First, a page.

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I am trying to modify a Lua variable in C. I pass Lua userdata to a C function and the C function uses them and changes them. I want these values changed in Lua as well. Here's my code -

Lua -

 t = require 'coroutines'
 function foo()
      bar = 0
      foo1 = t.colorHistogram(bar)

C -

Here I do not know what to put. I read up how the two exchange data. Lua creates a stack that it pushes the arguments into and C accesses those args using the lua_Object. So

 int foo = lua_tonumber(L,1);
 foo = 5;

would initialize foo as 0 and set it to 5. However, the print statement in Lua still displays 0 as the value as it is not the memory where the variable "bar" in Lua is stored that is getting modified. I wanted to know if there is a way to modify the memory. I have also tried replacing the data on the stack with the modified value. That does not work either.

Any help is appreciated. Thank you.


I suppose I was not very clear in my original question. I tried sorry. Anyways, I'll try better -

What I basically want to do is pass a value to inline C, have C modify that value and be able to read it as modified in Lua. I do no care too much to modify that particular memory location or variable. As long as there is some way for me to read the value that C modified in Lua, I will take that.

 foo1, bar = t.colorHistogram(bar) 

will not work because "t" is a lua function call and colorHistogram is an inline C function in that Lua function. If I pass bar to t.colorHistogram, I would need the Lua function "t" to be able to return bar which would mean I would need the Lua function "t" to read bar as modified. That is what I am not sure how to do. Thanks for your response btw. END EDIT

share|improve this question
nil, booleans, numbers and strings are passed by value in Lua, so as far as I can see you're effectively manipulating a copy on the stack. – Joachim Isaksson May 17 '12 at 19:10
Yes I know that. That is why I said it is not the memory where the variable is located that is being modified and that is why I tried modifying the value on the stack itself. It didn't work. Thanks for your response though :) – maverick1989 May 18 '12 at 13:23
up vote 2 down vote accepted

Variables are not passed to functions; values are passed to functions. The number 0 is a value. local bar = 0; t.colorHistogram(bar); is functionally no different from t.colorHistogram(0).

You cannot manipulate the content of a parameter variable from within a Lua function, because Lua functions are not passed variables. They're passed the contents of a variable.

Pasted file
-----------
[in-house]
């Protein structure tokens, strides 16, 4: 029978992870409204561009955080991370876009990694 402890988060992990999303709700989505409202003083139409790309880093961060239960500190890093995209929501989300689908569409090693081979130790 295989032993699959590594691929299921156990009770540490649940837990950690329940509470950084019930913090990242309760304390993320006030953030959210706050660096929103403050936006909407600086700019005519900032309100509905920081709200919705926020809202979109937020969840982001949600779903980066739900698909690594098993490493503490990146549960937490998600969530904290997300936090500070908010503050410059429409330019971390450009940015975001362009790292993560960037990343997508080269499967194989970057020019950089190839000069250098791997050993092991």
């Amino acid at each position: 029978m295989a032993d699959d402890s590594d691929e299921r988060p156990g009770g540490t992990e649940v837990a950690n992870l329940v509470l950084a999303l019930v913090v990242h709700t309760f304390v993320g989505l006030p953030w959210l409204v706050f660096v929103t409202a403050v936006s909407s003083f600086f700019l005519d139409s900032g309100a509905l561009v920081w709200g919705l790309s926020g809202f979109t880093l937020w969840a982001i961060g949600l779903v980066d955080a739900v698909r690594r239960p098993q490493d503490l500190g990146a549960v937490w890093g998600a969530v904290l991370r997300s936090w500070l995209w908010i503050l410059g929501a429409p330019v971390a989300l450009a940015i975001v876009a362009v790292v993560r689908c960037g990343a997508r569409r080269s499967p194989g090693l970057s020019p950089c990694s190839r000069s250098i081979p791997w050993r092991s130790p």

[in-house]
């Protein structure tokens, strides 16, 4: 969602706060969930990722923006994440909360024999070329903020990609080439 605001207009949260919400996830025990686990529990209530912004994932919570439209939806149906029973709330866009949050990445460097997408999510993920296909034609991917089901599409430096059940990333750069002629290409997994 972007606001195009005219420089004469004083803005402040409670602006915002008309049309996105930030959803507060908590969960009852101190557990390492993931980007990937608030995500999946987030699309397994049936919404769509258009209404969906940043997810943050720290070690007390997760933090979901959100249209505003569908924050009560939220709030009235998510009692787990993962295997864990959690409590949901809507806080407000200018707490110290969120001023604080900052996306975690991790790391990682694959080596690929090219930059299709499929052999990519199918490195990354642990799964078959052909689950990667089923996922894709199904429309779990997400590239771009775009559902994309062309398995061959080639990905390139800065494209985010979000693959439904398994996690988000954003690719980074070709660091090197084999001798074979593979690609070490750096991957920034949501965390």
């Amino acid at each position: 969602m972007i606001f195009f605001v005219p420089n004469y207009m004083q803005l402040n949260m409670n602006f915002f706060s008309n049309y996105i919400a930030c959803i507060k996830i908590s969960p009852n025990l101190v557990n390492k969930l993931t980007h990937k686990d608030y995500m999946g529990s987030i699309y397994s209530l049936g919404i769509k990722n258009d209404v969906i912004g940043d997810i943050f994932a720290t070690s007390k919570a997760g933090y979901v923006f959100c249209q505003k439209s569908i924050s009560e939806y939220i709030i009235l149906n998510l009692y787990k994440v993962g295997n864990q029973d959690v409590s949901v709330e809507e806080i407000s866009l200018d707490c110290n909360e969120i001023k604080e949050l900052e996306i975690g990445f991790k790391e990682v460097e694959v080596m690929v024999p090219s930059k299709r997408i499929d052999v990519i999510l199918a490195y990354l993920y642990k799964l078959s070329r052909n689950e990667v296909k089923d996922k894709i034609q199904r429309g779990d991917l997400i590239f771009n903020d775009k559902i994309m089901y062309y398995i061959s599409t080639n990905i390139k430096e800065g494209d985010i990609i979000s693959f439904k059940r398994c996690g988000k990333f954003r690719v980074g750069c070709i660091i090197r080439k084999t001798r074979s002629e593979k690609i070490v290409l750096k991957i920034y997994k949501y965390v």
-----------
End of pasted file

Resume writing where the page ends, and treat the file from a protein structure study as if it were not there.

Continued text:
Note that it doesn't matter whether it's a C-function or a Lua function; this is just how Lua parameter passing works. Parameters are inputs only; if you want to modify a "variable", then it either must be a global or an output that the caller stores into that variable:

bar = 0
foo1, bar = t.colorHistogram(bar)
share|improve this answer
A simple way to solve this, for me, would be to have a way for Lua to read from the stack. Is that possible? If Lua puts copies of the values I am passing to C on a "stack", it should be possible for Lua to read values off that stack as well. – maverick1989 May 18 '12 at 13:43
@user1378064: Lua doesn't work that way. Lua does not read parameters back into variables. So unless you're talking about changing Lua (and I would strongly advise against it), that's not going to happen. The Lua language was designed to make it impossible to change the content of variables without the explicit use of an = sign. That's why there is no ++ or -- operator in Lua. Screw with this at your peril. – Nicol Bolas May 18 '12 at 13:59
Okay then is there a way of changing the variable WITH an = sign? The method is immaterial. I just want to pass an argument to C, have C modify it and then use that modified value in Lua. Is there no way that this can happen? – maverick1989 May 18 '12 at 15:47
@user1378064: I explained how you use the equals sign: you set the variable equals to one of the return values of a function. If you're asking how to return values from a function, that's a different question. One you should look up in various Lua resources before asking here. – Nicol Bolas May 18 '12 at 15:52

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